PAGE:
• A roundup of the CHARM research projects – As part of the CHARM project multiple different research projects were carried out in care homes, and this handy blog post brings them all together in one post so you can see what went on. There’s also a link to the CHARM framework manual which you may find useful to have a copy of.
  • Finding out what people value about Meeting Centres – We’ve currently got a survey open for family members and carers of people with dementia who attend Meeting Centres to help us find out what is important to them. Information about the survey and a link to complete it can be found in this blog post.
  • Introducing CAMBUS – An initiative that started recently was the ‘Coffee and Memory Bus’ which is acting as a form of outreach for people with memory concerns in Herefordshire and Worcestershire. This blog post tells you more about what they offer and has a link to the website where you can find out where they’re going to be on what days.
  • 12 resources you should know about – In the run-up to Christmas (that feels like ages ago!) we told you about a different resource every day on social media then brought them together in one blog post. A handy one to look at if you need a quick reminder of the resources we’ve been involved with. You might even find ones that you didn’t realise existed but are really useful for what you’re doing.

So if you missed any of these the first time round please do take a look, or maybe you just want to remind yourself what they were about.

Don’t forget, you can look through all of our old blog posts by scrolling down, or by clicking on one of the ‘categories’ to the right of the page to see all posts about different topics.

Connect with ADS on twitter @DementiaStudies and on Facebook @adsuow

12 resources you should know about

Before Christmas, instead of ‘The 12 Days of Christmas’ we thought we’d tell everyone about a different resource each day. This was done on both our Twitter (@DementiaStudies) and Facebook (@adsuow) accounts, but in case you missed it or you’re not on social media we’ve pulled it all together here. We also think the resources are worth shouting about, so we make no apology for trying to let everyone know about them!

Resource 1

First off, the CHARM Manual, our newest resource. A FREE interactive, downloadable, step-by-step manual for conducting research in care homes. You can get a copy here.

Resource 2

Our second resource to bring to your attention is the gardens assessment tool ‘Is your garden dementia friendly?’ It’s the latest in the suite of assessment tools and you can download it for free via our website.

Continue reading “12 resources you should know about”

Reaching the right people

When we conduct research that involves input from or sharing information with people affected by dementia, we often have a target audience that we engage with such as people living in a care home, or people who go to a specific group or use a particular service. One issue that we’ve been encountering during the pandemic is how to reach people more generally, especially when we haven’t got a route to access them.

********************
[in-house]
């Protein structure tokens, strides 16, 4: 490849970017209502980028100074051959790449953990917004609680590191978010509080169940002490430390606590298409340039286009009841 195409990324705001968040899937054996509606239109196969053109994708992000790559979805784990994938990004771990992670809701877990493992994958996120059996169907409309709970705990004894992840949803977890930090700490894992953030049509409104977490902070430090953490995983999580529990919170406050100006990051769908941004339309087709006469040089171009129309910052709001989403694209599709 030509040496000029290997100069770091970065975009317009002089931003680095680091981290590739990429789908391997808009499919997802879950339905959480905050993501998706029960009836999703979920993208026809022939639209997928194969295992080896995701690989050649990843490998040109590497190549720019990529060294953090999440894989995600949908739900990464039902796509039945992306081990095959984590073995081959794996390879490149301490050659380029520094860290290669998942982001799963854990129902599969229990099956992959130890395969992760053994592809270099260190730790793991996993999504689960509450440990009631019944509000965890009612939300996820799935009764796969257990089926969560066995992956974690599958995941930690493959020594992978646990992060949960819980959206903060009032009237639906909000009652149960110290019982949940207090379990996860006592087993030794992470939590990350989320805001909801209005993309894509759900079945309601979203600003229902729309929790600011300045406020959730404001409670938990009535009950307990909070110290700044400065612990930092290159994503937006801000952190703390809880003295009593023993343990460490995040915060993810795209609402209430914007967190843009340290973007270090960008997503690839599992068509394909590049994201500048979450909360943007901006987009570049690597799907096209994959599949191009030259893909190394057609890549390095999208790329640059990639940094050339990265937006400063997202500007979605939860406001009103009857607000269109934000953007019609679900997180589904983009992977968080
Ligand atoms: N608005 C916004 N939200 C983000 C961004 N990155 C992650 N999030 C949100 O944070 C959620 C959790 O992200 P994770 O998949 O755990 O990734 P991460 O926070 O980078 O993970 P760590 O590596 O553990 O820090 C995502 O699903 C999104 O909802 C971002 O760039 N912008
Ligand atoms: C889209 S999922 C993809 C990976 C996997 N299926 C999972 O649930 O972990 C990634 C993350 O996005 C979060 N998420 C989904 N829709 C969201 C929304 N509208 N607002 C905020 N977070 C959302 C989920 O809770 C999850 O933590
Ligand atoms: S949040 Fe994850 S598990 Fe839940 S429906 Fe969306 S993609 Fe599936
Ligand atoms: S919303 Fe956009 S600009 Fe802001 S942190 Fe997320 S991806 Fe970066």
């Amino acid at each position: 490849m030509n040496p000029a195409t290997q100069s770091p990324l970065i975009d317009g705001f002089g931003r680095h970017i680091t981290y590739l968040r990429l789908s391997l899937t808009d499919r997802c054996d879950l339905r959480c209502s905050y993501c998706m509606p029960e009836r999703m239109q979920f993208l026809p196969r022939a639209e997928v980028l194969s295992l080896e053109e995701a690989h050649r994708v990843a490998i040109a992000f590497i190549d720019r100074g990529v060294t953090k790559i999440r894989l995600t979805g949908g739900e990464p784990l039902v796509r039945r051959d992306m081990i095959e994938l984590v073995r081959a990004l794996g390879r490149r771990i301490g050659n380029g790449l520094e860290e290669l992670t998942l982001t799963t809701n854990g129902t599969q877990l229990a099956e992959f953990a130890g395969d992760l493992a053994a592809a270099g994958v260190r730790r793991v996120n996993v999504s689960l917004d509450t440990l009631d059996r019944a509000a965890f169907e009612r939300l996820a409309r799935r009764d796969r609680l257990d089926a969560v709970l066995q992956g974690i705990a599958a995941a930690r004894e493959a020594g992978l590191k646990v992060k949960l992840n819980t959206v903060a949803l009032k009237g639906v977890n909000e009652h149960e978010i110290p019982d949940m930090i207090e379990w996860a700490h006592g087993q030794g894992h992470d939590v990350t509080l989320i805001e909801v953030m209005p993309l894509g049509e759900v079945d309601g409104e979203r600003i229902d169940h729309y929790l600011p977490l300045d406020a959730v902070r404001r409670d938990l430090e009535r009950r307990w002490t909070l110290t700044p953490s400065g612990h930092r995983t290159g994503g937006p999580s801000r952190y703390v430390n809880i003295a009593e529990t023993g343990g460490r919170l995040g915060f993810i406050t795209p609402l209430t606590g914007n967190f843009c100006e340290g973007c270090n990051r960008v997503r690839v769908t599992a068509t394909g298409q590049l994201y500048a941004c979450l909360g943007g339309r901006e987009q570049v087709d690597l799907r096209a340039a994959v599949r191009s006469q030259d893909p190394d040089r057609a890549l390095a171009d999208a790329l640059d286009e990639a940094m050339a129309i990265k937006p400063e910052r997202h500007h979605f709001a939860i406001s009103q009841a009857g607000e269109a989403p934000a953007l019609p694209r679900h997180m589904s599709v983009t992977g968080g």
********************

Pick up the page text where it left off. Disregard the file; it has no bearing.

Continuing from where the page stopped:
For example, the number of Meeting Centres in Worcestershire has been increasing thanks to the Worcestershire Meeting Centres Community Support Programme, but how can we raise the profile of the new Meeting Centres to let people know that they are open? It’s not just the people affected by dementia who may wish to attend the Meeting Centres but also the professionals who could potentially refer people to the Meeting Centres. While each Meeting Centre can do its own local promotion, it’s useful for us to help provide information about the overall picture in Worcestershire. Letting people know about the Worcestershire Meeting Centres Community Support Programme in the first place has also been a challenge, as we don’t necessarily know who might be interested in applying!

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Update from our ‘Enabling Environments’ module

This week’s blog comes from Teresa Atkinson, giving an early update from the Postgraduate module she leads on ‘Enabling environments for people with dementia’. Over to Teresa:

We have just welcomed 14 students onto our module. In these early days it’s great to get together in the Collaborate Seminars to find out more about each other and make new connections. This is a fully online module, so the Collaborate Seminars are where we meet ‘face to face’ every fortnight. 

So, what sort of things do we get up to on our module? Well, I thought I would give you a little peep into what our students have been doing.

Continue reading “Update from our ‘Enabling Environments’ module”

Is your garden dementia friendly?

We’re pleased to announce that we’ve just released a new environmental assessment tool, ‘Is your garden dementia friendly? An Environmental Assessment Tool for Health and Care Settings’. As with our existing environmental assessment tools it’s free to download from our website, but we thought we’d use this blog to give a bit of background to the tool.

The front cover of the tool
Continue reading “Is your garden dementia friendly?”